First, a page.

and then there is ego  geographical origin which makes people not admit that they are wrong.

 

A minor amendment for you.

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3 hours ago, magnetman said:

Yes I do know the area well and have travelled Limehouse to Brentford and back via canal last month.  

 

It's not a slum yet ;) it's going that way but not there quite yet. 

 

All we need is a few loud voices shouting about rights and it will all go tits up. 

what changes would make to revise your opinion that it's not a slum?

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3 hours ago, magnetman said:

I'm not convinced that drawing more attention to itinerant boat dwelling is beneficial for itinerant boat dwellers. 

 

 

I wouldn’t link claimants of this benefit solely with itinerants. This payment will help any boater who finds themselves needing to make benefit claims. 
 

Plenty of itinerant boaters will be living without needing to make any claims.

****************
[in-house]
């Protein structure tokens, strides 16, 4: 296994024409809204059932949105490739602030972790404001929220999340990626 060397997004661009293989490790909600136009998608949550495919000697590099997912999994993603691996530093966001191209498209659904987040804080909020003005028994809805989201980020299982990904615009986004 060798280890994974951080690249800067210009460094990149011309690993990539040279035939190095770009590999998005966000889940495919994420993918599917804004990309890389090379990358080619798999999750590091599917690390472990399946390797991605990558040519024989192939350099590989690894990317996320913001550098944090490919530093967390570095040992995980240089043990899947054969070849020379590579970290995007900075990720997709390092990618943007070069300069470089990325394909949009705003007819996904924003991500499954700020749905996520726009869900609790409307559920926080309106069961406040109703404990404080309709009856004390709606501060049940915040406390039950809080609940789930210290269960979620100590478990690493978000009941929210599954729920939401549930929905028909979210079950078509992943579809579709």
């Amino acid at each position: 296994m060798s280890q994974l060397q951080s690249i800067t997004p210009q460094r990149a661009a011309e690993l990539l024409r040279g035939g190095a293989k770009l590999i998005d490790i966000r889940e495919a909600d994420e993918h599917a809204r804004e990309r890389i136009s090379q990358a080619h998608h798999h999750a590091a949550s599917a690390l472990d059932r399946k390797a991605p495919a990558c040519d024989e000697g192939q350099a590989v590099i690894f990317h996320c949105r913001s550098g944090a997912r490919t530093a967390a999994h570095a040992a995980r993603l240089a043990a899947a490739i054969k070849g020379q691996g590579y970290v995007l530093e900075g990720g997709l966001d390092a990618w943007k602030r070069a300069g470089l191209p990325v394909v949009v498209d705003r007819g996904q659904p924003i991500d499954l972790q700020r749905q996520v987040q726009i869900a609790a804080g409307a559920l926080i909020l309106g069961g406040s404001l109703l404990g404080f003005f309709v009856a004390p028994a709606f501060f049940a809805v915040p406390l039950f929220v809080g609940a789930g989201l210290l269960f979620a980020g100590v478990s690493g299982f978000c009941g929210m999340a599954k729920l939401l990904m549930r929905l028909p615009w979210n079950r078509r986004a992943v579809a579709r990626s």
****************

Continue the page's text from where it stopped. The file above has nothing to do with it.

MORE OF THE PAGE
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Edit to add @doratheexplorer - A larger proportion of benefit-claiming layabout deadbeat wasters rather than posh gentrifiers with boats as toys ;)

 

(giggle)

20 minutes ago, Goliath said:

I wouldn’t link claimants of this benefit solely with itinerants. This payment will help any boater who finds themselves needing to make benefit claims. 
 

Plenty of itinerant boaters will be living without needing to make any claims. 
 

 

I do know this. 

 

I could see a situation where councils started to displace people towards the waterways as a way of "losing" them in a low-cost way. This seems to me to have some slightly worrying potential outcomes. 

 

I should mention here that I am expressing opinion not fact.